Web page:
When are Releases of Claims for Erisa Plan Benefits Effective?
94 Pages Posted: 14 Nov 2005
This Article proposes the following principles to determine if a release may deprive an individual of the right to a court review of the denial of a claim to an ERISA plan benefit entitlement:
1) The ERISA spendthrift prohibition on the assignment or alienation of pension benefits voids any release of such a plan or its fiduciaries from a claim that an individual is entitled to accrued benefits under such plan. This does not preclude settlements of pension benefit claims disputes. However, only judicially approved settlements are binding.
2) The ERISA fiduciary-duty provisions void any release of a welfare plan or its respective fiduciaries from claims that an individual is entitled to benefits under such plans unless, when the individual executed the purported release: (a) he or she voluntarily agreed to release the plan and fiduciaries from the claim at issue; (b) he or she fully understood what a prudent fiduciary would have known about the released rights; and (c) he or she received fair and reasonable consideration for such release.
Thus, a court reviewing the effectiveness of a release must generally review the individual's underlying benefit claim. Therefore, fair settlements of bona fide ERISA claims disputes will be approved. However, releases which do not specify the benefits claim at issue, such as general releases in employee termination agreements do not generally affect such ERISA claims.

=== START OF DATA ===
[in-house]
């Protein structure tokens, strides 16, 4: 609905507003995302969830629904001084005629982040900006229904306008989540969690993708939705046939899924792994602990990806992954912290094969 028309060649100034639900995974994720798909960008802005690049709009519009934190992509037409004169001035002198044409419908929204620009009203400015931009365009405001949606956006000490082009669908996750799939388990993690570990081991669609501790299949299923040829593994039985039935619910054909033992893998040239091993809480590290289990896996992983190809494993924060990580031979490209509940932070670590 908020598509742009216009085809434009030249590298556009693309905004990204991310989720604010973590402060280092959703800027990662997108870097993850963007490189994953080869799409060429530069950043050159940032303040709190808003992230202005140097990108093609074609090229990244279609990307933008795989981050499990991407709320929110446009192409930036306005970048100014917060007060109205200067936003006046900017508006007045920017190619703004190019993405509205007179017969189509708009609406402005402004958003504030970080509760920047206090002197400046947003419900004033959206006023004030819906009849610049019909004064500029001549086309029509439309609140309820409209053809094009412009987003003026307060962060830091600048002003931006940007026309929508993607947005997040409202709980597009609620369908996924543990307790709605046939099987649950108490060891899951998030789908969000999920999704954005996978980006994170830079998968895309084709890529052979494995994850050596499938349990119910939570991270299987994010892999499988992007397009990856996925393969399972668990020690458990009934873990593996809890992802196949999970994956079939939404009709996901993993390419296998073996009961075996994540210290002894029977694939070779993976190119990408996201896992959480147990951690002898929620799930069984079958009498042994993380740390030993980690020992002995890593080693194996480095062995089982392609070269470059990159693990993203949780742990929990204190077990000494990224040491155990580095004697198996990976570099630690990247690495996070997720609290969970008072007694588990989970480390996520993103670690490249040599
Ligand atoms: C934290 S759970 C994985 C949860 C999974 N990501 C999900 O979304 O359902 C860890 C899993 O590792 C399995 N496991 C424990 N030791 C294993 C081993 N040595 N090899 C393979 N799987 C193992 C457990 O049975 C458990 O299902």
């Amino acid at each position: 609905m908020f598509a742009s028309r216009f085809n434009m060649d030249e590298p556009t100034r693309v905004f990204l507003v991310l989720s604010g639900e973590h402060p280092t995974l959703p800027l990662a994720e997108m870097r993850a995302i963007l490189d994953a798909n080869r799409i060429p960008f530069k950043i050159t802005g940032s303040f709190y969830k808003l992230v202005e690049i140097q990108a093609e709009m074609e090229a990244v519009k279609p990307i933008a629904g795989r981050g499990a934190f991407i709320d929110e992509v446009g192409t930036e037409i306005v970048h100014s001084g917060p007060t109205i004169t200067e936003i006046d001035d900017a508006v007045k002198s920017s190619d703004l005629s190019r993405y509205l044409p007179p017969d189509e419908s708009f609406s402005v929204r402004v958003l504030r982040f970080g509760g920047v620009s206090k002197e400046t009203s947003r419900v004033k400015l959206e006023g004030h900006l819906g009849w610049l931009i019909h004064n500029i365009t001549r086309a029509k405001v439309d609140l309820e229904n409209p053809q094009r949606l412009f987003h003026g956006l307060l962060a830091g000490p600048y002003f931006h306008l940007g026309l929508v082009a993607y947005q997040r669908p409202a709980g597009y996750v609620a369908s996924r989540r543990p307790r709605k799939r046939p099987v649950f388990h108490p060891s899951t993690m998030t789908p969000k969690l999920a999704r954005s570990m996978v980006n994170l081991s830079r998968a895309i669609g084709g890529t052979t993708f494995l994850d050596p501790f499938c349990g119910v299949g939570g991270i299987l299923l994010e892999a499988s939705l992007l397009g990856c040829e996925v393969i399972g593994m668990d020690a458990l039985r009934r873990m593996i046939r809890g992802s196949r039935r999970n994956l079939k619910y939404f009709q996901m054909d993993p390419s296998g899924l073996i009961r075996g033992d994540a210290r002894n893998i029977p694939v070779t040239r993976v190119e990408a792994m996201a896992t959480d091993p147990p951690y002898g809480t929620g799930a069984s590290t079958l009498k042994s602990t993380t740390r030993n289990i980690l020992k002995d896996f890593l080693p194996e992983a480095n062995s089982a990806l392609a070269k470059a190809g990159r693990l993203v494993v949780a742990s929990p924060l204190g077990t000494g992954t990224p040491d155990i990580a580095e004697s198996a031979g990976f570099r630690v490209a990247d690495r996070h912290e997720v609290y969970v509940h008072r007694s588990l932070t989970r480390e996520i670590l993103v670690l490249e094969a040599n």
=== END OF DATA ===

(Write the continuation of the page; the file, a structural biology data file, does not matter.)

3) The fiduciary-duty provisions void any release of a pension plan or its fiduciaries, from a claim that an individual is entitled to benefits that accrued under such plan on or after the execution of the release, unless each of the three conditions set forth in the second principle is satisfied. Two such major releases are often at issue. First, the release of a right to participate in an ERISA plan, such as a 401(k) plan, and second, the release of a right to have payments that are part of a settlement of a non-ERISA dispute, such as one pertaining to a purported wrongful layoff, treated for pension benefit purposes in the same manner as similar compensation.
These three principles, which rest upon ERISA's fundamental purpose and basic provisions, have not been consistently considered or applied by the courts. The courts have also rarely considered whether ERISA's prohibition of any agreement purporting to relieve fiduciaries of their duties voids any attempt to release claims to any ERISA benefit entitlements. Many courts have applied contract principles, supplemented at times by special scrutiny. Fiduciary principles, however, also place the burden of showing that the individual received fair consideration and fully understood the release on the party wishing to rely on an ERISA release that is not void ab initio. Thus, individuals have been wrongfully deprived of pension and welfare benefits to which they are entitled.
Keywords: ERISA, benefits, releases, waivers, employee benefits, employment releases, general releases
JEL Classification: H21, J32, K31, K34, M52
Suggested Citation: Suggested Citation